The nearest police station, West End Central, is only 150 yards from 3 Savile Row, at the other end of the street. However, the first policemen that arrived actually came from a police box in Piccadilly Circus, about three times the distance to 3 Savile Row than the police station! Ken Wharfe, then a young police officer, got a call on his radio saying that the Beatles were making too much noise and to tell them to turn it down. Ken and his colleague were huge Beatles fans and couldn’t believe their luck when they arrived on the roof and saw the Beatles playing live. They had no intention of stopping them.

This was a disappointment to the Beatles as they actually wanted to be arrested as it would have been a great climax for the film. They were allowed to finish the last song they were playing – which was ironically Get Back. The ‘rooftop session’ ended when John came to the microphone and said, “I’d like to thank you on behalf of the group and ourselves and I hope we passed the audition.” It was to be the Beatles’ last ever live performance.

On the 40th anniversary of the rooftop concert, I managed to get my Beatles tour group up on the roof for the first and only time. The event was covered by CNN https://www.youtube.com/watch?v=mfvy1gQnkuM

 

The view from the roof

Blogger Richard Porter is a full time Beatles tour guide in London. For more info on his tours, see http://www.beatlesinlondon.com

January 21st 1966 – George Marries Pattie Boyd – but Where?

On 21st January 1966, George Harrison married Pattie Boyd – but where? There is so much confusion on the internet and in books. Some say Esher Register Office (including Mark Lewisohn’s book ‘The Beatles London’, some say Leatherhead, and some Epsom. Esher is the most commonly quoted as it is just down the road from Kinfauns – George and Pattie’s home.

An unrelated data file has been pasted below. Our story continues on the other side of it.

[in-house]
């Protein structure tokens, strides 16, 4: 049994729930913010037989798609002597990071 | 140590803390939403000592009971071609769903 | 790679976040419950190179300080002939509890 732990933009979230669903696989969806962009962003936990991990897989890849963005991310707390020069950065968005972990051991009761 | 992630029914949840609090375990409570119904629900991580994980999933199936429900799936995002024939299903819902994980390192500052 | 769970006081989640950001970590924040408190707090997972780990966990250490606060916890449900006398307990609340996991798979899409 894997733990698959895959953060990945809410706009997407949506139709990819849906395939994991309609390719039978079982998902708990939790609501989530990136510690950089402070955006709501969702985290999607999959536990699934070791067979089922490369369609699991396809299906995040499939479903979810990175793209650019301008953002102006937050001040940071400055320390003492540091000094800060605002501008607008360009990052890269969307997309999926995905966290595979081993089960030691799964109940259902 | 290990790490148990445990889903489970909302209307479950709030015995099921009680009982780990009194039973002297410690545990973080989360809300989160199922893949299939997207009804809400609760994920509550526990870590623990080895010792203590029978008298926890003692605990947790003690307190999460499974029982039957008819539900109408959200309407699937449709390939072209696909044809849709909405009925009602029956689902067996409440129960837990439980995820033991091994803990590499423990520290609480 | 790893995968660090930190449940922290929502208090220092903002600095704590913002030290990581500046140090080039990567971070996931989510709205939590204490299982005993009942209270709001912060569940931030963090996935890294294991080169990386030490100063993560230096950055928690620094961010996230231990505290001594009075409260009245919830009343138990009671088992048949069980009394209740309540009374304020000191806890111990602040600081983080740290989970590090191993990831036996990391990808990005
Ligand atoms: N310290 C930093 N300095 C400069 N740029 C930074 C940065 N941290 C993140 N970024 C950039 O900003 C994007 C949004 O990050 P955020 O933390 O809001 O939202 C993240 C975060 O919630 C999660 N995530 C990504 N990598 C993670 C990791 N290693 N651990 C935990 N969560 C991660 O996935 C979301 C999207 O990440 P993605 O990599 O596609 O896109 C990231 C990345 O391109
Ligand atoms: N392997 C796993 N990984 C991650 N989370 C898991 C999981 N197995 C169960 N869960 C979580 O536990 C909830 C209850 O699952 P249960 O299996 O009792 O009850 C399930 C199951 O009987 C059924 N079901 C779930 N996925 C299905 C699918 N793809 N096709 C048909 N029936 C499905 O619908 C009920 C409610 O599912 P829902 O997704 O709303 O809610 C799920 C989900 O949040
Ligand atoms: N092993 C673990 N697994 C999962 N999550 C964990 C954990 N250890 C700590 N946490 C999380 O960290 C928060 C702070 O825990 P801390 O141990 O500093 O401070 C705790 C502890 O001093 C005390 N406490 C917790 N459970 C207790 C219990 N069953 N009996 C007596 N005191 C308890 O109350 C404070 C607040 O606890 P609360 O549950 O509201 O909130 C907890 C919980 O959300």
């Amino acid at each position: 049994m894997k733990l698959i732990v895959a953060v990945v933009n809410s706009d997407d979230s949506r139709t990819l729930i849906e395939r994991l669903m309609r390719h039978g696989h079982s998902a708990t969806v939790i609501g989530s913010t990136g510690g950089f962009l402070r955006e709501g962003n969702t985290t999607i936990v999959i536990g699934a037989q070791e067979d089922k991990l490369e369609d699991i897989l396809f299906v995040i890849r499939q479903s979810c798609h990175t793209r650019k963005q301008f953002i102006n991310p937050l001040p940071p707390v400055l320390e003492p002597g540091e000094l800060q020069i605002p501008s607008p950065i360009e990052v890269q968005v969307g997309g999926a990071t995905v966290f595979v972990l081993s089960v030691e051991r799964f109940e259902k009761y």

However it seems Epsom is correct. Here is a first hand account of the wedding from Tony Barrow, one of the guests:

 

George, Pattie and guests emerging after the wedding.

This is how Ashley House looked just after it was built. The house has now been divided into flats.

 

Beatles haircuts ‘unsightly, unsafe, unruly, and unclean’ – fashion archive, 1963

6 December 1963 Young engineer back at work after suspension for sporting a Beatles-style haircut

Thomas Charnock (16) returns to work as an apprentice at a Birkenhead factory today after a two-week suspension imposed because he had a Beatles-style haircut.

Thomas, of Pasture Road, Moreton, a first year apprentice at the K.W.K. engineering factory, at Park Street, Birkenhead, was told along with other apprentices by the managing director, Mr William Kaminski, to get his hair cut properly. Mr Kaminski said Beatles haircuts were unsightly, unsafe, unruly, and unclean. For more see https://www.theguardian.com/fashion/2017/dec/06/beatles-hair-cut-fashion-archive-1963

The Story of The Beatles ‘Apple’ Shop